The first week in September is the one time of year when Rondeños really let their hair down and everything comes to a stop for the week long party known as the Feria de Pedro Romero.
Although the weeks festivities start on the 22nd of August the big weekend of bullfighting and parades is the Friday 4th, Saturday 5th and Sunday 6th of September. (The parade of carriages at 12 pm on Sunday 6th)
IMPORTANT: If you want to stay in Ronda to experience the feria and all it has to offer then don’t delay in booking your hotel. Use the booking form to the right as soon as possible! Places will already be limited!
There is a full program of event (in Spanish) here and the dates of events are on page 45.
Tickets for bullfights and further information here…
Most of the streets surrounding the Plaza del Socorro become pedestrian only as bars bring their kegs and counters into the street for the hordes who want to party. The last two days of the feria coincide with one of the highlights of the Spanish bullfighting calendar, the Corrida Goyesca. Continue reading Pedro Romero Feria & Corrida Goyesca – 22nd to 6th September 2015
The weather in Ronda is fairly typical of Southern Spain, however being surrounded by mountains gives Ronda some unique weather patterns making our summers and winters a bit different from the Costa del Sol. First of all we’re situated several hundred metres higher than the coast, and on top of a plateau surrounded by lower valleys and higher mountains, often meaning the weather in Ronda can be markedly different from even some of the nearer villages such as Montecorto or Grazalema.
To go straight to booking a hotel in Ronda click here…
Here for the weather in the Sierra de Grazalema…
Continue reading The Weather in Ronda
Ronda is famous for it’s churches built after the reconquest as Catholic Spain asserted it’s control over the formerly Muslim city. Four of the many churches in Ronda are especially noted for their architecture or the story behind them, and all are part of every great tour of Ronda.
Christianity in Ronda began with Visigothic control of Iberia after the collapse of the Roman Empire in the 5th century, and quickly became the dominant faith. Arab invaders entered Iberia and overran the Visigoths beginning in 711 AD, and until 1485 Ronda was a Muslim stronghold alternating between liberal interpretations of Muslim faith and the more conservative Sharia versions. Continue reading Churches in Ronda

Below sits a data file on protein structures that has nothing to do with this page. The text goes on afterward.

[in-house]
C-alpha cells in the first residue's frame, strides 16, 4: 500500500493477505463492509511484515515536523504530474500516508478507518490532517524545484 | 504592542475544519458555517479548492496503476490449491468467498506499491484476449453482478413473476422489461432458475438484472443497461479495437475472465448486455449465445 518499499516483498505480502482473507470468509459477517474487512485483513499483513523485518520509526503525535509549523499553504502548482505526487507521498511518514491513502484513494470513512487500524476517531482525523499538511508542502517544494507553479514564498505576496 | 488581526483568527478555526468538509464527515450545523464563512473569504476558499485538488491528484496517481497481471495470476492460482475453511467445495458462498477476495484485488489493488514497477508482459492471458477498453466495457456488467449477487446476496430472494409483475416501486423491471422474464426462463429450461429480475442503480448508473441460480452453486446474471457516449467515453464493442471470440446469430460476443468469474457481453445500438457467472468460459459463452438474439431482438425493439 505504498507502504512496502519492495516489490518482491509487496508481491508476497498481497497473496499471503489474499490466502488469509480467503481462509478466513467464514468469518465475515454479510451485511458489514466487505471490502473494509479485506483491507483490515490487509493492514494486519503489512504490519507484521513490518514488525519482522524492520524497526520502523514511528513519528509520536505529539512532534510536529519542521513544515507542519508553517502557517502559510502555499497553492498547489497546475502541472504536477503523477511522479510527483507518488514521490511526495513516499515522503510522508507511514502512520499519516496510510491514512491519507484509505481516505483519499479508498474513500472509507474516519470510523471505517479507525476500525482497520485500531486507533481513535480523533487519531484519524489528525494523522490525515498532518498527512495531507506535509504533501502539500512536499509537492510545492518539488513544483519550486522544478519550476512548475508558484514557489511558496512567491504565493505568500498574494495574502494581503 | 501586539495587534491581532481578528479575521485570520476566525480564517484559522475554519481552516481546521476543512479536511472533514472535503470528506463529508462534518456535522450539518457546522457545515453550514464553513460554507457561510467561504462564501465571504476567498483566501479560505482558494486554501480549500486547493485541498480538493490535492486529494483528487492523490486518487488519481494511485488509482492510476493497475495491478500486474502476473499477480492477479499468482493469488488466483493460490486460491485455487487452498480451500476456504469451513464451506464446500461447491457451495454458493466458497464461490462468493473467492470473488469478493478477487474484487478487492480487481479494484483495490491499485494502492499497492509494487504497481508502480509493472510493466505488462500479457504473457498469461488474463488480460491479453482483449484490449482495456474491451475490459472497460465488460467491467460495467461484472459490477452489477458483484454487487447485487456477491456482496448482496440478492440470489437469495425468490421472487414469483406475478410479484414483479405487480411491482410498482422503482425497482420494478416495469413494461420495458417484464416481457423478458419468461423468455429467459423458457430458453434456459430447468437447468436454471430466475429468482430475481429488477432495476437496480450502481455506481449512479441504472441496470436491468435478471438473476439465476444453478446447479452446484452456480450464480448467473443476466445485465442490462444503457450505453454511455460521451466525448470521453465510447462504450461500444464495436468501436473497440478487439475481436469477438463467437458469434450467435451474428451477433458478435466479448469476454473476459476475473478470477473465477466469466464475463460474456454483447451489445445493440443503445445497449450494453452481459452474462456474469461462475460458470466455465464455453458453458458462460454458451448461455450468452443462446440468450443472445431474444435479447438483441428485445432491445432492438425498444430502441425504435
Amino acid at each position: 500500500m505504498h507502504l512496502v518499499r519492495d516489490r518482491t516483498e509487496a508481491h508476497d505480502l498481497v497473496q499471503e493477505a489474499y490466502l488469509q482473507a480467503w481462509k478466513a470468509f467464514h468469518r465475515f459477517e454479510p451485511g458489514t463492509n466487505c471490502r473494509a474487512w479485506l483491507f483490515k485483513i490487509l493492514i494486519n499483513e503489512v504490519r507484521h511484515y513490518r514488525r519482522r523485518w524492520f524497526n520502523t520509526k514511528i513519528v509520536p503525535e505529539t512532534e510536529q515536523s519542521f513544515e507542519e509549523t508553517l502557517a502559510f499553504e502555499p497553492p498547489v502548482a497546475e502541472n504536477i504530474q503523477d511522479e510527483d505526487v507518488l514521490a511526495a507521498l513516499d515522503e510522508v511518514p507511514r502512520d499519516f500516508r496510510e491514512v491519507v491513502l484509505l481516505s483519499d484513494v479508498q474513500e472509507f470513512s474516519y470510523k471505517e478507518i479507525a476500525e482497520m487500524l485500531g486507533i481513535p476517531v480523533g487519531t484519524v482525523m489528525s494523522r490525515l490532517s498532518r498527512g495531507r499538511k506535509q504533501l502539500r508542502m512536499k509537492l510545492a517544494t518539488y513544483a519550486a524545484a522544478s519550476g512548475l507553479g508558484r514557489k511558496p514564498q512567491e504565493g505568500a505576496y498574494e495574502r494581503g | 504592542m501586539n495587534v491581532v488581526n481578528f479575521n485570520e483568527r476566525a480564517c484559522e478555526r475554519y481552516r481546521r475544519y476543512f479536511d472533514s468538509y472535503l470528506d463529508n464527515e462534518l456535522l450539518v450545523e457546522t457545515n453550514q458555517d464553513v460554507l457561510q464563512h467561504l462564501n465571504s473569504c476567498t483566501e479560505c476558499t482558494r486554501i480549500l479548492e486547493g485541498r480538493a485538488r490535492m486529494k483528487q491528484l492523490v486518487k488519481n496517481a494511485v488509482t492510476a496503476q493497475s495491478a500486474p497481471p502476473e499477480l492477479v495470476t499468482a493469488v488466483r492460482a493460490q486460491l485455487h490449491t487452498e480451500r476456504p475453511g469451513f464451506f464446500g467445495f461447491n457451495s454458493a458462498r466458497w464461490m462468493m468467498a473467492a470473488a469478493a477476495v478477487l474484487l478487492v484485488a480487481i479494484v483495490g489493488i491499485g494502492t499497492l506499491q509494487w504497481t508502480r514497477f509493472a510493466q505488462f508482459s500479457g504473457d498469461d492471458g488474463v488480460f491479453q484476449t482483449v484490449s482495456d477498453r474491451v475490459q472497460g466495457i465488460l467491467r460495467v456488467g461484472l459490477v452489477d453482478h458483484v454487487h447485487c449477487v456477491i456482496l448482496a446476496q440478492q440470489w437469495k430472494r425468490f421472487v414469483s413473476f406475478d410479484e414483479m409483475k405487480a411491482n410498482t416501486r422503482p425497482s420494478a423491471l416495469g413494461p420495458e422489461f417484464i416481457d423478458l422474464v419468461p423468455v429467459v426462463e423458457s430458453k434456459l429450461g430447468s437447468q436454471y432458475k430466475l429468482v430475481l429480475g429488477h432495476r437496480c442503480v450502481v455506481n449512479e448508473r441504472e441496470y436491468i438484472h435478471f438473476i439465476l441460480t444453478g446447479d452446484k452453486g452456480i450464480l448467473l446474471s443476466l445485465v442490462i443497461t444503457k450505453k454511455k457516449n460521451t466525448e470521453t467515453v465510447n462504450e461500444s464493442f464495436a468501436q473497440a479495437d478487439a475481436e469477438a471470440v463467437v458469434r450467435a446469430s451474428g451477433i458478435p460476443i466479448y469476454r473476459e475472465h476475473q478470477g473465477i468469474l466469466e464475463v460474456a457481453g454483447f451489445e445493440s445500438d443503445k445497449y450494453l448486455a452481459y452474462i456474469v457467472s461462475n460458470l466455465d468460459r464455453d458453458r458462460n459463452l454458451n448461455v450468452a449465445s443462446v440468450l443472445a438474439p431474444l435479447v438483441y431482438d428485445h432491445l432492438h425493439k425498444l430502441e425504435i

As far back as pre-Roman times Ronda has occupied an important role in this part of Southern Spain because of it’s high cliffs, deep gorge, and easily defensible position on a main trade route. Located on one of the main routes inland from southern coastal ports, Ronda and it’s older but now ruined sister city Acinipo, have together been occupied since at least 1,100BC.
Paleolithic and Neolithic people roamed the hills around Ronda leaving many fascinating reminders of their presence, including cave paintings at Cueva de la Pileta, dolmen burial sites near Montecorto, and in the Grazalema Natural Park, and numerous sites where archeologists have discovered stone age pottery and other relics.
Cueva de la Pileta is open to the public and your guide will show you all the important cave art in an easy walk through the cave that takes about two hours. It’s fascinating to think that the very land we live on in the 21st century was also inhabited in historical times ancient humans and maybe even Neanderthal tribes. Continue reading Pre-History in Ronda
A few kilometres from Ronda, just outside the white village of Benaojan lies one of the most spectacular cave systems in Spain, and in the mouth of one, several galleries of cave paintings that are as old as 30,000 years, and were created by paleolithic people of Ronda before the last great ice age. Best of all, the caves are open to the public with a local tour guide to explain the significance of the artwork.
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Continue reading Pileta Paleolithic Cave Paintings at Benaojan